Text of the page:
Entering the vast bowl of Ranthambhore's National Park, it's difficult not to visualise tigers everywhere. The dense scrubby undergrowth, green for just a few weeks during the wet season, is the perfect backdrop for the creeping hunt of a tiger to take place.
Winding among the steep valley sides, home to the park's bears and leopards, the safari trail takes you between dark-and-dense dhok forest one minute, and the blazing sunlight of open plains the next. Rising into the highlands, you can see how the herb-filled plateaus, sandy plains and steep, forested hillsides come together to create an extraordinary variety of habitats.
The park's epic, mirror-like lakes are bordered by acacia thickets and lush reed beds, teeming with deer and birdlife, and peppered with the drifting heads of mugger crocodiles. Among the ruins of a Maharani's private temple on the bank, it's not uncommon to see one of the park's tigers resting among decayed grandeur. Besides being one of the very best places to see wild tigers, it also marks the western boundary of their distribution on Earth — and the only place in Rajasthan to encounter them.
As well as its richly diverse non-human population, millions of visiting pilgrams head toward the sprawling 10th century Ranthambhore Fort each year. Perched 200m above the park, it seems in places to be magically suspended along hundreds of metres along the preciptously ragged edge. Many cross the park on foot to reach its temples, dedicated to Lords Shiva, Ghanesh and Ramlalaji. It provides ample opportunity for both spiritual and aesthetic enlightenment, and the perfect place to watch the sun go down on the truly epic landscape below.
Ranthambhore's terrain is mostly rugged and hilly, and intimately related to the Great Boundary Fault, sitting between the folded peaks of the Aravali mountains and Vindyahn hills. A mix of ridges and gentle slopes creates a undulating landscape with small plateaus and valleys between, overlooked with table-top plateus.
To the south west of Great Boundary Fault are the Vindhya hills, with their sandstone beds making up extensive tablelands known as dangs. These rise abruptly from the flat ground, creating bold, vertical cliffs. Shallow soil and a lack of moisture causes a dry and leafless environment in the summer, but the monsoons prompt a lush green revival, attracting an array of predators and prey.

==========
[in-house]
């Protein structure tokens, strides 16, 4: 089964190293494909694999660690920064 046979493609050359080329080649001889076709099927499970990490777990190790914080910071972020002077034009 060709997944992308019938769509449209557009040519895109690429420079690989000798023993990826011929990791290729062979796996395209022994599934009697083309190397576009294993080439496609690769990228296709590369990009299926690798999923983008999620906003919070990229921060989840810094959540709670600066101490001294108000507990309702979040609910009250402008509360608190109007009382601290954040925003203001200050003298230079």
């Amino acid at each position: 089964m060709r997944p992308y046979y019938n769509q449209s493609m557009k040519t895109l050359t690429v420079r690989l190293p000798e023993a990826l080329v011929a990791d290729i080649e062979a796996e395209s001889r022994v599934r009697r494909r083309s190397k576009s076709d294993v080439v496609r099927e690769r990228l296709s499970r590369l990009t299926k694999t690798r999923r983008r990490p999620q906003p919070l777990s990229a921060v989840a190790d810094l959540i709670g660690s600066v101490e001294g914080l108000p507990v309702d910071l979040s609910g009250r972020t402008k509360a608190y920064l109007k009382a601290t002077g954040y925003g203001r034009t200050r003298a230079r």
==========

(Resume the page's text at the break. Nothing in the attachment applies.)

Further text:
Over millenia, small seasonal streams (known as nallas) have eroded deep, long and narrow gorges among the dangs, which remain cool and retain moisture all year, providing refuge for wildlife during the heat of summer days.
The reserve, with its sub-tropical dry climate, has three very well defined seasons – summers, winters and monsoons. October sees end of the moonsoons, with summer beginning in March.
In the larger, flat-bottom valleys below, the rich soil sustains a wider variety of vegetation, leading to grasslands and wetland areas too. These are a great focus for wildlife throughout the year, which inevitably leads to a high chance of spotting a tiger making the most of the rich pickings.
With a largely dry habitat keeping visibility high, it can be surprisingly easy to see more secretive wildlife in Ranthambhore.
There are over 320 species of birds, more than 40 species of mammals and over 35 species of reptiles, with mugger crocodiles being the most conspicuous of the latter.
Besides tigers, there other wild cats to discover, including leopards, caracals, jungle and rusty-spotted cats. Rare fishing cats and leopard cats have also been reported, if not verified.
Sambhar, spotted deer (chital), blue bull (nilgai), Indian gazelle (chinkara) and wild boar are also present in good numbers, as are sloth bear, Indian fox, jackals and several species of civet and mongoose. You may also see striped hyena, and - if you're very lucky - Indian wolf and wild dog (dhole).
Ranthambhore's rich history spans the centuries. The reserve takes its name from the ancient hill fort, perched 700ft above the steep valleys below.